Tirreno-Adriatico: the final four days

    Cannondale-Drapac found its mojo during the second half of Tirreno-Adriatico, rallying around Rigoberto Uran’s general classification ambitions. Climbing to fourth place on the queen stage of the Italian week-long tour catapulted Uran closer to the top of the overall. By the end of a tough week of racing, Uran had finished in eighth overall.

    “The team did work when they needed do work,” said DS Fabrizio Guidi. “They were around Rigo when they needed to be. They never made any big mistakes. The team spirit was strong and the motivation was high. From this point of view, it was satisfactory. If we keep this direction, we’ll have more success.”

    STAGE FOUR

    Rigoberto Urán climbed to fourth place up the Terminillo and jumped to 11th overall (from 34th place) following the queen stage of the Tirreno Adriatico general classification. The ride put him 1″ outside the top ten and 26″ outside the top five as stage winner Nairo Quintana (Movistar) assumed the overall lead. The Colombian climber made his move in the final three kilometers of the 16-kilometer summit finish.

    Sport Director Tom Southam said it best:

    “We have a team here that could do a really good job for Rigo. He was our man today. Rigo is a rock star, ok. He’s Mick Jagger. But Mick Jagger is nothing without the rest of the Rolling Stones. The boys did a great job to put him at the bottom of the climb as fresh as he could possibly be, and he took care of the business end of the race. He was in the top four riders and proved he is amongst the best here.

    “He made the move first, before Quintana went, and [Geraint] Thomas (Sky) closed it. Straight after Quintana went twice. Rigo was a little on the back foot but he came back and finished really well. We have complete faith in him and we have had faith in him since the start of the race.”

    STAGE FIVE

    That photo is our man Mick crossing the finish line in sixth place at Tirreno Adriatico stage five. The “Muri” stage delivered the drama and intensity the profile promised with a selective group of 12 riders forming in the final. It was from this group that Rigoberto Urán made his move in the final kilometre. The move didn’t stick but the effort was undeniable. Sixth on the stage, up to seventh overall.

    Sport director Fabrizio Guidi said: “The stage suited the characteristics of Rigo, especially because it was after a super hard stage. That’s why we expected another hard race. We did it the best we could wth the team to make it happen. Rigo was in the front fighting to win the stage, and the performance of the whole team made us proud today. We were present in the front. We had the right numbers in the final. We did our best. I can’t complain. It was a good day for the team.”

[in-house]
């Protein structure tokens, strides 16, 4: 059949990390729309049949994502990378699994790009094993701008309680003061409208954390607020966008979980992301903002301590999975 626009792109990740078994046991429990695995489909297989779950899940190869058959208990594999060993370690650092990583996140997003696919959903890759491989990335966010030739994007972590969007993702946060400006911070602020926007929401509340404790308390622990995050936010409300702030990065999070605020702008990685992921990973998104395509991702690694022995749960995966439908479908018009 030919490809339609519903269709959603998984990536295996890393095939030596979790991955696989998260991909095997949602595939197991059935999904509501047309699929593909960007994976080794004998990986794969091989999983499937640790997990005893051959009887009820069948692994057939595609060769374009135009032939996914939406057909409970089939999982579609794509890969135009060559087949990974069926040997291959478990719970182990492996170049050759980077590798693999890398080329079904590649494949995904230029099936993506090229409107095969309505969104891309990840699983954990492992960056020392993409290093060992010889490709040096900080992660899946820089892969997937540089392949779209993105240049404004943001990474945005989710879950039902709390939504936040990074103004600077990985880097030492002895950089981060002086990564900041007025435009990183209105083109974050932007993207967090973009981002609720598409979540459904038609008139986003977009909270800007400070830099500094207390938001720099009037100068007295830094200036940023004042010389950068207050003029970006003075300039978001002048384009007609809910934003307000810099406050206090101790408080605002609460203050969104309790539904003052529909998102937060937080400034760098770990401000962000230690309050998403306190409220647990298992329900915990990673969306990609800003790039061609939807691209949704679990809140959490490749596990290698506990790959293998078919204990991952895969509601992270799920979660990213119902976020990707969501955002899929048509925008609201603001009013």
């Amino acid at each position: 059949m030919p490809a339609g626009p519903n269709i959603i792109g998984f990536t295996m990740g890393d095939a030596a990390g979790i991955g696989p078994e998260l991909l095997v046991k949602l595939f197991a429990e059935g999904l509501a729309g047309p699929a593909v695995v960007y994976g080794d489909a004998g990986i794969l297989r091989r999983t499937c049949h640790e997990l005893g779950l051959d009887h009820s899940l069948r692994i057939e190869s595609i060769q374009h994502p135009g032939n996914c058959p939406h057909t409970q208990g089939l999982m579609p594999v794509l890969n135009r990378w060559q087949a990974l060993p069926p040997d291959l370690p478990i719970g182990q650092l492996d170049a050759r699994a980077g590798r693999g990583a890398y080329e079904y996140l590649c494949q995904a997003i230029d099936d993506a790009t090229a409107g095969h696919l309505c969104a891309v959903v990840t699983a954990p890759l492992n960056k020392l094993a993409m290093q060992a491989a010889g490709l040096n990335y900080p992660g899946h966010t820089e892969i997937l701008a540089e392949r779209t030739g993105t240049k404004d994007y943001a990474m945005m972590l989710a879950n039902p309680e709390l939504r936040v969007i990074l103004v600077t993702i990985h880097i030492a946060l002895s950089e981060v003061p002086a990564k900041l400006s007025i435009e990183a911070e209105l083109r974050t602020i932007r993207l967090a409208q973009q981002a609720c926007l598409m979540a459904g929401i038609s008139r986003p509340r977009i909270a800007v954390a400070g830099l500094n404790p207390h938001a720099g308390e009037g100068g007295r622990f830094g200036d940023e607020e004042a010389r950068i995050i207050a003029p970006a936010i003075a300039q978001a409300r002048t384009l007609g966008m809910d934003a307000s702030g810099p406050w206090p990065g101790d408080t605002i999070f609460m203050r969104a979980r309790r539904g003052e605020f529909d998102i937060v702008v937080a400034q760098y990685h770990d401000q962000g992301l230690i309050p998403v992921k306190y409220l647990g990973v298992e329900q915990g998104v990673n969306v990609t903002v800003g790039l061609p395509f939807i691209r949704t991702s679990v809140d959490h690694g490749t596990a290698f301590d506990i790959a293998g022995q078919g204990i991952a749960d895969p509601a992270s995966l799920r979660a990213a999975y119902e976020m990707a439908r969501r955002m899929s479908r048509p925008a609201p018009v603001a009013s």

STAGE SIX

    Calm, cool and collected — and still in seventh overall. The finale of Tirreno Adriatico stage six was savage. What looked like a straightforward sprint stage was complicated by a technical finishing circuit in Civitanova Marche. With the help of his Cannondale-Drapac teammates, Rigoberto Urán remained well-positioned and near the front in the closing kilometers to finish as part of the 70-rider bunch.

    “Today was just about protecting Rigo and keeping him out of trouble,” said sport director Tom Southam. “It was a little technical on the finish circuit. You had to climb and then it dipped down, then another little climb, a descent, a hard left and a hard right and then onto a three-and-half kilometer technical straight with a tailwind with some bits of road furniture, which generally could have led to a split. And a split would be costly at this point. We wanted to be on the right side of that. We had to have Rigo in the front, and we used our guys accordingly – Sep [Vanmarcke], Dylan [Van Baarle] and Simon [Clarke in particular.”

    STAGE SEVEN

    Tirreno-Adriatico came to a close in San Benedetto del Trento on Tuesday with a 10.05 kilometer individual time trial. Seventh from last to start, Rigoberto Urán stopped the clock at 12:05. The time was good enough to secure a spot in the Tirreno top ten overall. Ninety fourth following the opening stage, Rigo ended up the week in eighth on the general classification.

    “Day by day he was better, especially climbing he was super good,” said DS Fabrizio Guidi. “Today we compare his efforts to the climbers. To Quintana he was only six seconds behind. He shown us that in a big tour, he’s ready to do a good general classification He still needs to improve some, but he’s ready. It’s really positive.”

    Ryan Mullen was top #GreenArgyle on the final day of the seven-day Italian classic. He spent nearly an hour in the hot seat before ultimately finishing in eighth place on the stage.

    “I’m pretty happy with my ride today,” Mullen said. “It was the first time I’ve backed up a decent TT performances after such a hard week This is the first WorldTour stage race I finished. I recovered throughout the week and had a decent performance today It was the best ride I could do.”

    “The team has been really good all week,” Mullen added. “I can’t thank them enough.”